It’s no secret that we’re all more motivated to learn when we see what we’re learning as relevant to our lives and personally valuable. Teachers work hard to connect classroom activities with their students’ interests, and studies are shedding light on additional strategies that may be useful to some educators.
Writing in The New York Times, a psychologist describes several research studies that reveal ways to make learning personally meaningful for students. In one such study, high school science students were asked several times over the course of a semester to either write a summary of their classroom learning or write about how science is useful in their own lives.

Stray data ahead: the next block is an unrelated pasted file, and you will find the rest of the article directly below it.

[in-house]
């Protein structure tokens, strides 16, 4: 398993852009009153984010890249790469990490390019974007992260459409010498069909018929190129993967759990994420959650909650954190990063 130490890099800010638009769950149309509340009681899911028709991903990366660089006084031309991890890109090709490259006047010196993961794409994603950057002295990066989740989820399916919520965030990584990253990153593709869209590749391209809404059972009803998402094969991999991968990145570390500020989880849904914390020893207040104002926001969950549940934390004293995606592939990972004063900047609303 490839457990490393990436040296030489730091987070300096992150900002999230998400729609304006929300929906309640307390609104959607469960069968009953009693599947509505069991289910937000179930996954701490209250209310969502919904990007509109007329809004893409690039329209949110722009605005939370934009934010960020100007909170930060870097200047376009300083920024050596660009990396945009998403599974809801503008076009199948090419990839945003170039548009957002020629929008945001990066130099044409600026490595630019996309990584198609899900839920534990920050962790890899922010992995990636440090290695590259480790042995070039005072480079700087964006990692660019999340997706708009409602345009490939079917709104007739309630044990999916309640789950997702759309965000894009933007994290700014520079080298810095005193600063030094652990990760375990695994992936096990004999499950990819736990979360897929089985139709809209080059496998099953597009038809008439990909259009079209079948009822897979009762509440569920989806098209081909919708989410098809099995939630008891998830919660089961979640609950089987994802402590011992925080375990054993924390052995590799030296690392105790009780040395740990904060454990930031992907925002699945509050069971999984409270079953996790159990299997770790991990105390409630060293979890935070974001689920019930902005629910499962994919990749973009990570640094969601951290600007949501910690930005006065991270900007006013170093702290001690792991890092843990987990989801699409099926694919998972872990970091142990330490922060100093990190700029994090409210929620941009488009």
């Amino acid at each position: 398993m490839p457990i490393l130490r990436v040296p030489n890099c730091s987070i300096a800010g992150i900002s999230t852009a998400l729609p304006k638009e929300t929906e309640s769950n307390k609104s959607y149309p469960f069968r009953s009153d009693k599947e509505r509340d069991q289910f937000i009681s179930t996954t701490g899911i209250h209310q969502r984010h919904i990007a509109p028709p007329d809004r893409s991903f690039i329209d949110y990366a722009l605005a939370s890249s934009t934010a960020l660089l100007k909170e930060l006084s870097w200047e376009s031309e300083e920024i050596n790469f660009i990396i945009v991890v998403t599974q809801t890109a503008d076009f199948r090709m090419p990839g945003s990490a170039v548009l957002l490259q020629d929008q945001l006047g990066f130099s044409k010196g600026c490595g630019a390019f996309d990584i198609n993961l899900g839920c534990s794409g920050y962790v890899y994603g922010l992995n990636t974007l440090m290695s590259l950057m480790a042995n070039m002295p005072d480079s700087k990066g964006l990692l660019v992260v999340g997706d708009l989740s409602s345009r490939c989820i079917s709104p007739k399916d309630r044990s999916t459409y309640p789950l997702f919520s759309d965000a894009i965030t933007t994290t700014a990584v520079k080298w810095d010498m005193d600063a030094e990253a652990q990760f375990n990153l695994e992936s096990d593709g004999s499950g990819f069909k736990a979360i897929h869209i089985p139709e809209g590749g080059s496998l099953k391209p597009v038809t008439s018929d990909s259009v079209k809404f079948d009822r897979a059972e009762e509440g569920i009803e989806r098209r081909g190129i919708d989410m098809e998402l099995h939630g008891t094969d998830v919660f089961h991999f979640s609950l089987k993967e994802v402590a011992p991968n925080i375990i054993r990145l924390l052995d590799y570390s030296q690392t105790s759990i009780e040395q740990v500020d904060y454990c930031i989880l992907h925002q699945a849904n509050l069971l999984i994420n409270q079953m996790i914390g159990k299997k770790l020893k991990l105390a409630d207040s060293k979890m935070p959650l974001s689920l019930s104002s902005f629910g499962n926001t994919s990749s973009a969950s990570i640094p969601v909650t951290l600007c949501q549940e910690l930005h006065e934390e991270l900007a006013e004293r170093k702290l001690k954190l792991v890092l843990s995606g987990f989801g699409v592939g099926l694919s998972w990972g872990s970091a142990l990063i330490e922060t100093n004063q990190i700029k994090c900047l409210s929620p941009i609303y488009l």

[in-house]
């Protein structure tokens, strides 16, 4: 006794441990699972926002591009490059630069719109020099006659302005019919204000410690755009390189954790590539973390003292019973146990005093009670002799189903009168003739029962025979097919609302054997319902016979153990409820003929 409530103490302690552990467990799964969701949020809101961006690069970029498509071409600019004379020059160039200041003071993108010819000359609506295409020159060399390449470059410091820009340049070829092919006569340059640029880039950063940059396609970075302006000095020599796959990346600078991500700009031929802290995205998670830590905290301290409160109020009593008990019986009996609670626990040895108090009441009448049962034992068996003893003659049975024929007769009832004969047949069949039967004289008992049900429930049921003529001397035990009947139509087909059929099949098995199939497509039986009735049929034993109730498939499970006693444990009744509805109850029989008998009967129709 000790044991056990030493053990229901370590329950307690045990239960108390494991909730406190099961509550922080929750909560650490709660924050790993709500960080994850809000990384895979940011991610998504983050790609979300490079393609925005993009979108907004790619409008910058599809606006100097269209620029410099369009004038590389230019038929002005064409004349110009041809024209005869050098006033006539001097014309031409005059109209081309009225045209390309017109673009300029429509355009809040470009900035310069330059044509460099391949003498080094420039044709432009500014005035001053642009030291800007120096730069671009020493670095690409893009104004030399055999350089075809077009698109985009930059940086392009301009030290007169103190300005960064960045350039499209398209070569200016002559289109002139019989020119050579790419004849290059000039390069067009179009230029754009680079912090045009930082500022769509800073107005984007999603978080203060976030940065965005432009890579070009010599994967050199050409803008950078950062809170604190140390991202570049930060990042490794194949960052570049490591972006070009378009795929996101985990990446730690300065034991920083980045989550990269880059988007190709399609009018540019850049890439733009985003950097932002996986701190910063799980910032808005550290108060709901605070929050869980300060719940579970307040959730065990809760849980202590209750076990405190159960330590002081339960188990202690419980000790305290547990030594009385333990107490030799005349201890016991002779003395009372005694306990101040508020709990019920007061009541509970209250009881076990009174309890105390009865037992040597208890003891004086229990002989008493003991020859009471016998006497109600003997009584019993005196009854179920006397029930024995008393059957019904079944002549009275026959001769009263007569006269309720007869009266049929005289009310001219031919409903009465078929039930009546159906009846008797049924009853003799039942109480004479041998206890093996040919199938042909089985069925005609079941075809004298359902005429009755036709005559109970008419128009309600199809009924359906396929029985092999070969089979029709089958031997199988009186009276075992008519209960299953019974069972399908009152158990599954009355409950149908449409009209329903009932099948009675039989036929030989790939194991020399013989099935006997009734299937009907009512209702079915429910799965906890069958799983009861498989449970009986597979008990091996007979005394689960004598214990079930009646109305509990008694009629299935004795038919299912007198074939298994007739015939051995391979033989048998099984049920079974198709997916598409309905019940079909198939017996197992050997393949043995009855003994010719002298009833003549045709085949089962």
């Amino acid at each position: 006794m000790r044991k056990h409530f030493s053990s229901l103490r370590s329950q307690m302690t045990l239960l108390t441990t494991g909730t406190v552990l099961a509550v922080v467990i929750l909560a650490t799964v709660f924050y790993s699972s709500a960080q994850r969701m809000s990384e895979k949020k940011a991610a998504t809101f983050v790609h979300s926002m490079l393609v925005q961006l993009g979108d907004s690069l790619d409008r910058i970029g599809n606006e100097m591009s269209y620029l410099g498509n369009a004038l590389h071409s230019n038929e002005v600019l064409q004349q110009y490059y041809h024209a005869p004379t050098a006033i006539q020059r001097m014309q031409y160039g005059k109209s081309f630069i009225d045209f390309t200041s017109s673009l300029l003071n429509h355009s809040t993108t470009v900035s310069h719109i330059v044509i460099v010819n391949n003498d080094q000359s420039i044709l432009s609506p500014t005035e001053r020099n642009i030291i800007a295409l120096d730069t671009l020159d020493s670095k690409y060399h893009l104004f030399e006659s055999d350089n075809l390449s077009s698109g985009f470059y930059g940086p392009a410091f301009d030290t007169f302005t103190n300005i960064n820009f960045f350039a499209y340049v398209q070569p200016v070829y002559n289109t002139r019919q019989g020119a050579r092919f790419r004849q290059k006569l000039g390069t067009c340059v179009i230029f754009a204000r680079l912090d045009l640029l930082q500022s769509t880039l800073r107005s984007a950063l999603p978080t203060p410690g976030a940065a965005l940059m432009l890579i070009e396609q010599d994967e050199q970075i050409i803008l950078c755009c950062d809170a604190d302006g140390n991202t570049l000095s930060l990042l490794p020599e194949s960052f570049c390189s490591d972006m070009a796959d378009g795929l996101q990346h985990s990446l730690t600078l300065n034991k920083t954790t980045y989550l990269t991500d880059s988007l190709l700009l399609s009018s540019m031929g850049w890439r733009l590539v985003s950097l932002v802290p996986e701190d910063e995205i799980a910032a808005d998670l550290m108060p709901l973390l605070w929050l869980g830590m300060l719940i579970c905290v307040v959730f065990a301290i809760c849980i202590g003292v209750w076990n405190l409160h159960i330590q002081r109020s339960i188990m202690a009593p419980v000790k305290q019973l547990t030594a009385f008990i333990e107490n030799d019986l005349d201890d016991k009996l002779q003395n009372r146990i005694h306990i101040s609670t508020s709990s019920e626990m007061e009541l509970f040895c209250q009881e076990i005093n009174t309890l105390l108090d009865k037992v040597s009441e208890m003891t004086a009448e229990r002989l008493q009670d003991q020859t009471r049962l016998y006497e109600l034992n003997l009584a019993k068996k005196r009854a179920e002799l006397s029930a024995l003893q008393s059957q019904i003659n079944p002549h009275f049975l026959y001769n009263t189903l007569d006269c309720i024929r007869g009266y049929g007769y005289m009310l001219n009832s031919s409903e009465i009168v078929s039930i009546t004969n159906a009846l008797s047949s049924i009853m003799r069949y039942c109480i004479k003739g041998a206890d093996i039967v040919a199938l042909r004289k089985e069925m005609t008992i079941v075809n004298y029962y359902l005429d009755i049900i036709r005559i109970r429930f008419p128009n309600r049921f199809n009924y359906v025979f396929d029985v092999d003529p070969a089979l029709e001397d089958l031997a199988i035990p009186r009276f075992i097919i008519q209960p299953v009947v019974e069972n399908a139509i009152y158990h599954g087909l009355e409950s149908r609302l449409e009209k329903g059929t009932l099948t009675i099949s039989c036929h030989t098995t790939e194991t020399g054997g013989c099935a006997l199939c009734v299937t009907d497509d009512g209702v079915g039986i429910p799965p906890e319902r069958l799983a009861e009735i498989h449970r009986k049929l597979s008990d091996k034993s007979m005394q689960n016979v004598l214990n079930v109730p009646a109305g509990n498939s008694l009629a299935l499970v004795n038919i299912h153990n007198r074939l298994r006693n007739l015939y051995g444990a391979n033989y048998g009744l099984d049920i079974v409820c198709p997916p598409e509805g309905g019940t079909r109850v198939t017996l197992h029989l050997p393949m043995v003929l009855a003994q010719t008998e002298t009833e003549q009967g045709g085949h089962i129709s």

Not surprisingly, the students who wrote about how science was personally useful to them outperformed the students who had merely summarized their learning, with the former, on average, earning almost a full grade point more. And the first group didn’t just earn better grades, at the end of the semester they also said they more interested in science.